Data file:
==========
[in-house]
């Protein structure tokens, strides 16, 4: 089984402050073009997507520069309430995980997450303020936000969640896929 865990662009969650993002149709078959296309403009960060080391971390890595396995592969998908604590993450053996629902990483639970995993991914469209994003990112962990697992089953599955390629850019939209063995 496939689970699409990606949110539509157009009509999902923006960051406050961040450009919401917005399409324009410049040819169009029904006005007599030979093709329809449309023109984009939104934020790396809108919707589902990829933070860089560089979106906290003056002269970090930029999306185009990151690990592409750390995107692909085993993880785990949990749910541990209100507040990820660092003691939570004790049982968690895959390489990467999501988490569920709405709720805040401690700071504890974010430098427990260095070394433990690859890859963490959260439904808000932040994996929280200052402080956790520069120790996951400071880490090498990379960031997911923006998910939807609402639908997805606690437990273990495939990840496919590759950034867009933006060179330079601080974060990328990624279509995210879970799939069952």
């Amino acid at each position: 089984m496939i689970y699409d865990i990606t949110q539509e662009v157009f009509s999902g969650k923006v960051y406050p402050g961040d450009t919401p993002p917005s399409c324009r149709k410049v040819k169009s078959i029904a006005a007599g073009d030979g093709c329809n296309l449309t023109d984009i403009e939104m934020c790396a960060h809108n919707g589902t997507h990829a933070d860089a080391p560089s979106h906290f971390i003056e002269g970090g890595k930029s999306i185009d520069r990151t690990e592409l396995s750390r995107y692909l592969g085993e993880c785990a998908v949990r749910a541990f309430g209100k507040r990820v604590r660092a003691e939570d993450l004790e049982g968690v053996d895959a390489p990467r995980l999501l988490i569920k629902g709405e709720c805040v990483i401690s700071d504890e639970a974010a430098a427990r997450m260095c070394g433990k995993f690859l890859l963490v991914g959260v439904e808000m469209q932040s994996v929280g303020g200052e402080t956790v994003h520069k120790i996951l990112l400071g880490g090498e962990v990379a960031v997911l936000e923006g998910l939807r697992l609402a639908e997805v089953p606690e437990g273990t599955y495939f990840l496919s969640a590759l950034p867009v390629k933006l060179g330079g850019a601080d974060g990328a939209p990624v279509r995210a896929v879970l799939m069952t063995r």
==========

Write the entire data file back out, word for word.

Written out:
[in-house]
């Protein structure tokens, strides 16, 4: 089984402050073009997507520069309430995980997450303020936000969640896929 865990662009969650993002149709078959296309403009960060080391971390890595396995592969998908604590993450053996629902990483639970995993991914469209994003990112962990697992089953599955390629850019939209063995 496939689970699409990606949110539509157009009509999902923006960051406050961040450009919401917005399409324009410049040819169009029904006005007599030979093709329809449309023109984009939104934020790396809108919707589902990829933070860089560089979106906290003056002269970090930029999306185009990151690990592409750390995107692909085993993880785990949990749910541990209100507040990820660092003691939570004790049982968690895959390489990467999501988490569920709405709720805040401690700071504890974010430098427990260095070394433990690859890859963490959260439904808000932040994996929280200052402080956790520069120790996951400071880490090498990379960031997911923006998910939807609402639908997805606690437990273990495939990840496919590759950034867009933006060179330079601080974060990328990624279509995210879970799939069952």
């Amino acid at each position: 089984m496939i689970y699409d865990i990606t949110q539509e662009v157009f009509s999902g969650k923006v960051y406050p402050g961040d450009t919401p993002p917005s399409c324009r149709k410049v040819k169009s078959i029904a006005a007599g073009d030979g093709c329809n296309l449309t023109d984009i403009e939104m934020c790396a960060h809108n919707g589902t997507h990829a933070d860089a080391p560089s979106h906290f971390i003056e002269g970090g890595k930029s999306i185009d520069r990151t690990e592409l396995s750390r995107y692909l592969g085993e993880c785990a998908v949990r749910a541990f309430g209100k507040r990820v604590r660092a003691e939570d993450l004790e049982g968690v053996d895959a390489p990467r995980l999501l988490i569920k629902g709405e709720c805040v990483i401690s700071d504890e639970a974010a430098a427990r997450m260095c070394g433990k995993f690859l890859l963490v991914g959260v439904e808000m469209q932040s994996v929280g303020g200052e402080t956790v994003h520069k120790i996951l990112l400071g880490g090498e962990v990379a960031v997911l936000e923006g998910l939807r697992l609402a639908e997805v089953p606690e437990g273990t599955y495939f990840l496919s969640a590759l950034p867009v390629k933006l060179g330079g850019a601080d974060g990328a939209p990624v279509r995210a896929v879970l799939m069952t063995r």